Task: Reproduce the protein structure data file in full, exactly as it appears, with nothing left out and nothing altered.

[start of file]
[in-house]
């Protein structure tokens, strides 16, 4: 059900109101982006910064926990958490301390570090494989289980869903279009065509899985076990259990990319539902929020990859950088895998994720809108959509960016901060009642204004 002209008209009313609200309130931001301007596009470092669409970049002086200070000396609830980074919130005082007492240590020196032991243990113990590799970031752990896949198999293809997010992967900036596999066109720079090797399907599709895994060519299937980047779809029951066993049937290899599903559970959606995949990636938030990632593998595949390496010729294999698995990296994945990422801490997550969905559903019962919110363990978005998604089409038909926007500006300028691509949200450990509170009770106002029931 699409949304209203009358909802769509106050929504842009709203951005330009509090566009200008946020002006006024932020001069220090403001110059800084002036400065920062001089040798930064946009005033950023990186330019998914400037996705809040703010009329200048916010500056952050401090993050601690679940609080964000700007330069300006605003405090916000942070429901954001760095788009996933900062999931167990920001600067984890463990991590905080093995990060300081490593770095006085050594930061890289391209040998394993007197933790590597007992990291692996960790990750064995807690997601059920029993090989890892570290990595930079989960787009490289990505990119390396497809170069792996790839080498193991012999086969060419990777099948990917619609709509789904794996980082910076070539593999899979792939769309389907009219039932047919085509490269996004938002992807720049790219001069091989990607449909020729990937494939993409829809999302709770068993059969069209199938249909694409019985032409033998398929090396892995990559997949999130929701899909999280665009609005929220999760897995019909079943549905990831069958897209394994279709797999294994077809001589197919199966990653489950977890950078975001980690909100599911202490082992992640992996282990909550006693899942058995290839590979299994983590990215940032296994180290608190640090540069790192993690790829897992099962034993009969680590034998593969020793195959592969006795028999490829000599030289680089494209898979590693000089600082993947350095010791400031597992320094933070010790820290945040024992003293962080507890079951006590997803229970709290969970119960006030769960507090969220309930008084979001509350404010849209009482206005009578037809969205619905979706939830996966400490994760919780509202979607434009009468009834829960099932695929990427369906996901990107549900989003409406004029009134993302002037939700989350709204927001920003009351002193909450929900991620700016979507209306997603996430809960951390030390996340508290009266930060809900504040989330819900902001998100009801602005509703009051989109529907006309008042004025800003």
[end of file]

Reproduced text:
[in-house]
């Protein structure tokens, strides 16, 4: 059900109101982006910064926990958490301390570090494989289980869903279009065509899985076990259990990319539902929020990859950088895998994720809108959509960016901060009642204004 002209008209009313609200309130931001301007596009470092669409970049002086200070000396609830980074919130005082007492240590020196032991243990113990590799970031752990896949198999293809997010992967900036596999066109720079090797399907599709895994060519299937980047779809029951066993049937290899599903559970959606995949990636938030990632593998595949390496010729294999698995990296994945990422801490997550969905559903019962919110363990978005998604089409038909926007500006300028691509949200450990509170009770106002029931 699409949304209203009358909802769509106050929504842009709203951005330009509090566009200008946020002006006024932020001069220090403001110059800084002036400065920062001089040798930064946009005033950023990186330019998914400037996705809040703010009329200048916010500056952050401090993050601690679940609080964000700007330069300006605003405090916000942070429901954001760095788009996933900062999931167990920001600067984890463990991590905080093995990060300081490593770095006085050594930061890289391209040998394993007197933790590597007992990291692996960790990750064995807690997601059920029993090989890892570290990595930079989960787009490289990505990119390396497809170069792996790839080498193991012999086969060419990777099948990917619609709509789904794996980082910076070539593999899979792939769309389907009219039932047919085509490269996004938002992807720049790219001069091989990607449909020729990937494939993409829809999302709770068993059969069209199938249909694409019985032409033998398929090396892995990559997949999130929701899909999280665009609005929220999760897995019909079943549905990831069958897209394994279709797999294994077809001589197919199966990653489950977890950078975001980690909100599911202490082992992640992996282990909550006693899942058995290839590979299994983590990215940032296994180290608190640090540069790192993690790829897992099962034993009969680590034998593969020793195959592969006795028999490829000599030289680089494209898979590693000089600082993947350095010791400031597992320094933070010790820290945040024992003293962080507890079951006590997803229970709290969970119960006030769960507090969220309930008084979001509350404010849209009482206005009578037809969205619905979706939830996966400490994760919780509202979607434009009468009834829960099932695929990427369906996901990107549900989003409406004029009134993302002037939700989350709204927001920003009351002193909450929900991620700016979507209306997603996430809960951390030390996340508290009266930060809900504040989330819900902001998100009801602005509703009051989109529907006309008042004025800003």